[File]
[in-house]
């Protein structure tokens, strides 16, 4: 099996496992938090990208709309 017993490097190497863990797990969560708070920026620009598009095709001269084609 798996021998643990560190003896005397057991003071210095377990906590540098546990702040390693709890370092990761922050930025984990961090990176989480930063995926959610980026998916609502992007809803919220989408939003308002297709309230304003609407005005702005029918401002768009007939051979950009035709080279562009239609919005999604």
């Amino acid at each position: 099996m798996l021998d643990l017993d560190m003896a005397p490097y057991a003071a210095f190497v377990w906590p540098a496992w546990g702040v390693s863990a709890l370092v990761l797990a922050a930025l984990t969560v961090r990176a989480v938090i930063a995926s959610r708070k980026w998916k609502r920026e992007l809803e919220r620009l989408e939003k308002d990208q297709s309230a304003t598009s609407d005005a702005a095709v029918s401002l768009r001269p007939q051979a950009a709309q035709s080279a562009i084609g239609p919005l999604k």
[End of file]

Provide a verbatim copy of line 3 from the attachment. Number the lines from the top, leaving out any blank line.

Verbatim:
């Amino acid at each position: 099996m798996l021998d643990l017993d560190m003896a005397p490097y057991a003071a210095f190497v377990w906590p540098a496992w546990g702040v390693s863990a709890l370092v990761l797990a922050a930025l984990t969560v961090r990176a989480v938090i930063a995926s959610r708070k980026w998916k609502r920026e992007l809803e919220r620009l989408e939003k308002d990208q297709s309230a304003t598009s609407d005005a702005a095709v029918s401002l768009r001269p007939q051979a950009a709309q035709s080279a562009i084609g239609p919005l999604k």